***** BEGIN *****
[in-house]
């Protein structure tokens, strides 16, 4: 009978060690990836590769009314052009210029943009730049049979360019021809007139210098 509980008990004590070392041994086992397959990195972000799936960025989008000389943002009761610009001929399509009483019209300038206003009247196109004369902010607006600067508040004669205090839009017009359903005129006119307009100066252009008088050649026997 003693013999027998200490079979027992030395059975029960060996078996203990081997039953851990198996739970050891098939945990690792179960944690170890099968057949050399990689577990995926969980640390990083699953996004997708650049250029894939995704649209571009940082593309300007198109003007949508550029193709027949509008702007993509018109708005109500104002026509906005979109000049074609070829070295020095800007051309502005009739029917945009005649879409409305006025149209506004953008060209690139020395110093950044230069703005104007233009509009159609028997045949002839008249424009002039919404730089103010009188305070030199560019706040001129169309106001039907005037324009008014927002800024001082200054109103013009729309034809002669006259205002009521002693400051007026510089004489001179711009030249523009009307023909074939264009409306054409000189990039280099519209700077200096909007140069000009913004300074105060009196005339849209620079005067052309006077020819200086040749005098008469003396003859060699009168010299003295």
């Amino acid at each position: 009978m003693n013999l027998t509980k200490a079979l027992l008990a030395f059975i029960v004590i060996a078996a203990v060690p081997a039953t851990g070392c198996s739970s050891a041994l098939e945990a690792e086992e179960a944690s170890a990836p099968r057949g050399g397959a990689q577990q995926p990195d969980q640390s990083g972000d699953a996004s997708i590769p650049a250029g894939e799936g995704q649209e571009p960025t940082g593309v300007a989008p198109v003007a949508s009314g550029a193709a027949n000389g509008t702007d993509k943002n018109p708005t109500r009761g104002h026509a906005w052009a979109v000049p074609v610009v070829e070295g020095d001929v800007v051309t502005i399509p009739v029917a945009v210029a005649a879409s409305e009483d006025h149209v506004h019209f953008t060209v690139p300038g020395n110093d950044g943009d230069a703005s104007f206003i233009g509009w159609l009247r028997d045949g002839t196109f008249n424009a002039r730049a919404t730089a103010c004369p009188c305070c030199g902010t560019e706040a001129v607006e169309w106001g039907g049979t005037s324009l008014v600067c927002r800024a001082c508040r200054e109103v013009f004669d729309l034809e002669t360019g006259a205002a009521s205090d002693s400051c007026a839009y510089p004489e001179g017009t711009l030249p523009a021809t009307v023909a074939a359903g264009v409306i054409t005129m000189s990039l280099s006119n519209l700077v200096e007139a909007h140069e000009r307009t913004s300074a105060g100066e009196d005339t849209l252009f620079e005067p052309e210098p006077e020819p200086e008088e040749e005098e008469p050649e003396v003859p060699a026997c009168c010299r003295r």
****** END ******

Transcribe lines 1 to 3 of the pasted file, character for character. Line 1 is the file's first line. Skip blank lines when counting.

[in-house]
């Protein structure tokens, strides 16, 4: 009978060690990836590769009314052009210029943009730049049979360019021809007139210098 509980008990004590070392041994086992397959990195972000799936960025989008000389943002009761610009001929399509009483019209300038206003009247196109004369902010607006600067508040004669205090839009017009359903005129006119307009100066252009008088050649026997 003693013999027998200490079979027992030395059975029960060996078996203990081997039953851990198996739970050891098939945990690792179960944690170890099968057949050399990689577990995926969980640390990083699953996004997708650049250029894939995704649209571009940082593309300007198109003007949508550029193709027949509008702007993509018109708005109500104002026509906005979109000049074609070829070295020095800007051309502005009739029917945009005649879409409305006025149209506004953008060209690139020395110093950044230069703005104007233009509009159609028997045949002839008249424009002039919404730089103010009188305070030199560019706040001129169309106001039907005037324009008014927002800024001082200054109103013009729309034809002669006259205002009521002693400051007026510089004489001179711009030249523009009307023909074939264009409306054409000189990039280099519209700077200096909007140069000009913004300074105060009196005339849209620079005067052309006077020819200086040749005098008469003396003859060699009168010299003295």
């Amino acid at each position: 009978m003693n013999l027998t509980k200490a079979l027992l008990a030395f059975i029960v004590i060996a078996a203990v060690p081997a039953t851990g070392c198996s739970s050891a041994l098939e945990a690792e086992e179960a944690s170890a990836p099968r057949g050399g397959a990689q577990q995926p990195d969980q640390s990083g972000d699953a996004s997708i590769p650049a250029g894939e799936g995704q649209e571009p960025t940082g593309v300007a989008p198109v003007a949508s009314g550029a193709a027949n000389g509008t702007d993509k943002n018109p708005t109500r009761g104002h026509a906005w052009a979109v000049p074609v610009v070829e070295g020095d001929v800007v051309t502005i399509p009739v029917a945009v210029a005649a879409s409305e009483d006025h149209v506004h019209f953008t060209v690139p300038g020395n110093d950044g943009d230069a703005s104007f206003i233009g509009w159609l009247r028997d045949g002839t196109f008249n424009a002039r730049a919404t730089a103010c004369p009188c305070c030199g902010t560019e706040a001129v607006e169309w106001g039907g049979t005037s324009l008014v600067c927002r800024a001082c508040r200054e109103v013009f004669d729309l034809e002669t360019g006259a205002a009521s205090d002693s400051c007026a839009y510089p004489e001179g017009t711009l030249p523009a021809t009307v023909a074939a359903g264009v409306i054409t005129m000189s990039l280099s006119n519209l700077v200096e007139a909007h140069e000009r307009t913004s300074a105060g100066e009196d005339t849209l252009f620079e005067p052309e210098p006077e020819p200086e008088e040749e005098e008469p050649e003396v003859p060699a026997c009168c010299r003295r």